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Paul Laurence Dunbar, primary sources, Black history, Black poets, prominent Ohioans


Full text of letter:

Jany. 12, 1900

My dear Mr. Dunbar:

I am truly sorry that you should have been kept waiting so long for an answer about your book; and that is the feeling also, I can assure, of those more directly responsible for the delay than I am. But our circumstances have been very much against us just lately, for the Doubleday & McClure Co., which has been until now our book department has been in a way separating from us and moving to new offices; and to reach final decisions in such important matters new books have been nearly impossible for the time being. I am now promised positive word by to-morrow or next day.

If the Doubleday & McClure Co. should decide that they did not care to undertake the book, I should

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like to have the privilege of bringing it under the consideration of our new company — the S.S. McClure Co. — which is now going into book publication on its own account. I think I can promise you a just treatment at our hands as at anybody's; and we'll take the matter up at once, and give you a prompt answer.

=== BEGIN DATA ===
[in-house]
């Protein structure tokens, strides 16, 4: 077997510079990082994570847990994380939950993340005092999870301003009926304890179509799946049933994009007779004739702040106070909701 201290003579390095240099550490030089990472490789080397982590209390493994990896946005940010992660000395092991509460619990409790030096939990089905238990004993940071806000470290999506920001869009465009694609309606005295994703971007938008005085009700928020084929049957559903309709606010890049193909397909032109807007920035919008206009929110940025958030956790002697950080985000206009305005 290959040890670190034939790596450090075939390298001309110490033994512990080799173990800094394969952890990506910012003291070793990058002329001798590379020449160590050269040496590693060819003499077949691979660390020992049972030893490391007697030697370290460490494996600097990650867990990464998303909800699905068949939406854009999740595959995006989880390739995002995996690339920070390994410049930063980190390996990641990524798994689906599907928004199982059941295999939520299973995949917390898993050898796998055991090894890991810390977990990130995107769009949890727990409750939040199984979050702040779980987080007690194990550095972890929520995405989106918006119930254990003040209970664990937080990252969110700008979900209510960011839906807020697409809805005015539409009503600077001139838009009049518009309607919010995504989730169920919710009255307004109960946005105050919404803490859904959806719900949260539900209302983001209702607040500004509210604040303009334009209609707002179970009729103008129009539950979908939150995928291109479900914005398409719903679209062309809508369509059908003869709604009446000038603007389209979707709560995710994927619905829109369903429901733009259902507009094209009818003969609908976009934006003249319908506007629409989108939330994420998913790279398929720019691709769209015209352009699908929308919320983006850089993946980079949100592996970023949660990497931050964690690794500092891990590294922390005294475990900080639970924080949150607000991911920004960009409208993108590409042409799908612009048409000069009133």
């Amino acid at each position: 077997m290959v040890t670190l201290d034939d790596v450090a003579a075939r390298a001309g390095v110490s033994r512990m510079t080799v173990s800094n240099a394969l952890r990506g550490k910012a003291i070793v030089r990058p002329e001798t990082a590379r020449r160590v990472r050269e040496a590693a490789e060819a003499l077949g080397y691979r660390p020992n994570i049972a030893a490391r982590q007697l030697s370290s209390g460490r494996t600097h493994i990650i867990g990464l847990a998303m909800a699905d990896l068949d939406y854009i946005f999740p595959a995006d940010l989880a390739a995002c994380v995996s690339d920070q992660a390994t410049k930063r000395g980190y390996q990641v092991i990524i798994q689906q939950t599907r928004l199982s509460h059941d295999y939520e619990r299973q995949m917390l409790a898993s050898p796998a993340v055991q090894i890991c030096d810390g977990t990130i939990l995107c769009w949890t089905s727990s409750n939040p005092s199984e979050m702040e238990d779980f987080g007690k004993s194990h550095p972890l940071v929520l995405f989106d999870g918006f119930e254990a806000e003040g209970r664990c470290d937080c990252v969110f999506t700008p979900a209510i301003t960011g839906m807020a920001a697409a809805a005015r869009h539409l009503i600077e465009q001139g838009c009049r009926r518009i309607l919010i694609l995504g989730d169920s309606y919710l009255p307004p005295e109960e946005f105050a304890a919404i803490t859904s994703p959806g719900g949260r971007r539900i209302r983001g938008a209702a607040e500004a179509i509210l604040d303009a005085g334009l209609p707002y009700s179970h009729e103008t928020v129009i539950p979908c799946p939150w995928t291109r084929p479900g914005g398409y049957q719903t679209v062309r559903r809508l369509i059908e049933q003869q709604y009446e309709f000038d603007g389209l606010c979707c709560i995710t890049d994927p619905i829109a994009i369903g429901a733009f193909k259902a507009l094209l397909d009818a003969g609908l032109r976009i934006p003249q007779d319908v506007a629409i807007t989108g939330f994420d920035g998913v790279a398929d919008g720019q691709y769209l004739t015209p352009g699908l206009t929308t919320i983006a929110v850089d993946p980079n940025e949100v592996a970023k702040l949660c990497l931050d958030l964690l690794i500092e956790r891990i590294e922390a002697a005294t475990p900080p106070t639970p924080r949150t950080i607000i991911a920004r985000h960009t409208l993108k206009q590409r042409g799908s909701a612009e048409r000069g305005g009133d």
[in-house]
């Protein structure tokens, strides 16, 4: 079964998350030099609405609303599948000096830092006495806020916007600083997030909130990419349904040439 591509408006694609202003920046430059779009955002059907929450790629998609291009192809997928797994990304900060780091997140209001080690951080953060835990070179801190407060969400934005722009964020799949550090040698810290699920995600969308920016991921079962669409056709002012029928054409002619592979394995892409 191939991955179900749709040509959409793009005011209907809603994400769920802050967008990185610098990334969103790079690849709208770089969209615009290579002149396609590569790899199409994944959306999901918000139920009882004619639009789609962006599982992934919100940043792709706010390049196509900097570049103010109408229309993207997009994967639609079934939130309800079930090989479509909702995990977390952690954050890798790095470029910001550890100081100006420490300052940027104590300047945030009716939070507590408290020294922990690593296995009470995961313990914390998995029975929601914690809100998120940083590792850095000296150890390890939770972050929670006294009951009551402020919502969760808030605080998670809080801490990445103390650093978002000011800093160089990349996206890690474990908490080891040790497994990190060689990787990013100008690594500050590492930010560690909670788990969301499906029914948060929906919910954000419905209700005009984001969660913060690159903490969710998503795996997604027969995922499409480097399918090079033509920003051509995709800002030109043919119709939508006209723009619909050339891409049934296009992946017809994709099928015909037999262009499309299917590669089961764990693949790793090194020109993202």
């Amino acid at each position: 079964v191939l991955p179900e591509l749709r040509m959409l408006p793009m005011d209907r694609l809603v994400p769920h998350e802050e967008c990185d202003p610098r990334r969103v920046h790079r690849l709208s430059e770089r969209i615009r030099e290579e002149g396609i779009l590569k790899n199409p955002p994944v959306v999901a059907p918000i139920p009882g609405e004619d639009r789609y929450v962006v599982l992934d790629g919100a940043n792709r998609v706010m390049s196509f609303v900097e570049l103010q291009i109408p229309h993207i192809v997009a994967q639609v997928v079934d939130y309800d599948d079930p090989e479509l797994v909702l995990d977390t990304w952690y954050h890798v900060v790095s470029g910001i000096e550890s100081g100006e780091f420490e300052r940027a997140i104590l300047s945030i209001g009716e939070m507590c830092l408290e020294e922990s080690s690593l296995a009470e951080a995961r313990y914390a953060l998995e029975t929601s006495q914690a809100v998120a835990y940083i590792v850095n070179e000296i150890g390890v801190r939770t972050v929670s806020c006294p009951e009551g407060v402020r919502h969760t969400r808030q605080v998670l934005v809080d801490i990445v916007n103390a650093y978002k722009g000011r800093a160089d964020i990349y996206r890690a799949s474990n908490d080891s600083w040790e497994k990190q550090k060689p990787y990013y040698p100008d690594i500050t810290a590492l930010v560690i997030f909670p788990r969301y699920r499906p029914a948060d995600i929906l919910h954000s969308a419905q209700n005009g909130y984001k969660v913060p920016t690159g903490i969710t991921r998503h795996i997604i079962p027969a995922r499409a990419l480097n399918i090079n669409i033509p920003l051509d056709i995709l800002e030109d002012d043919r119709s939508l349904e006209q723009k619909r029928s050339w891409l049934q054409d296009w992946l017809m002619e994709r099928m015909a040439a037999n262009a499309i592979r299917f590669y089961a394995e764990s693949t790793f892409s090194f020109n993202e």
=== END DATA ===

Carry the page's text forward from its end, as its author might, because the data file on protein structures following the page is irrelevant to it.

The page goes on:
I understand, of course, the importance to you of having the business settled as soon as possible; but I hope you will try to be patient with us, since it is not willful, but unavoidable, neglect that we have to confess to.

Yours truly,

E.C. Martin


Primary Item Type

Business Correspondence


This item is part of the Paul Laurence Dunbar House collection at Ohio History Connection, Columbus, Ohio. The collection contains items from 219 N. Summit St., Dayton, Ohio (later 219 N. Paul Laurence Dunbar St.), the home Dunbar purchased for his mother, Matilda J. Dunbar, in 1904. Paul Laurence Dunbar lived there until his death in 1906; Matilda lived there until her death in 1934. It is now the Paul Laurence Dunbar House Historic Site, part of the National Park Service.


Paul Laurence Dunbar, primary sources, Black history, Black poets, prominent Ohioans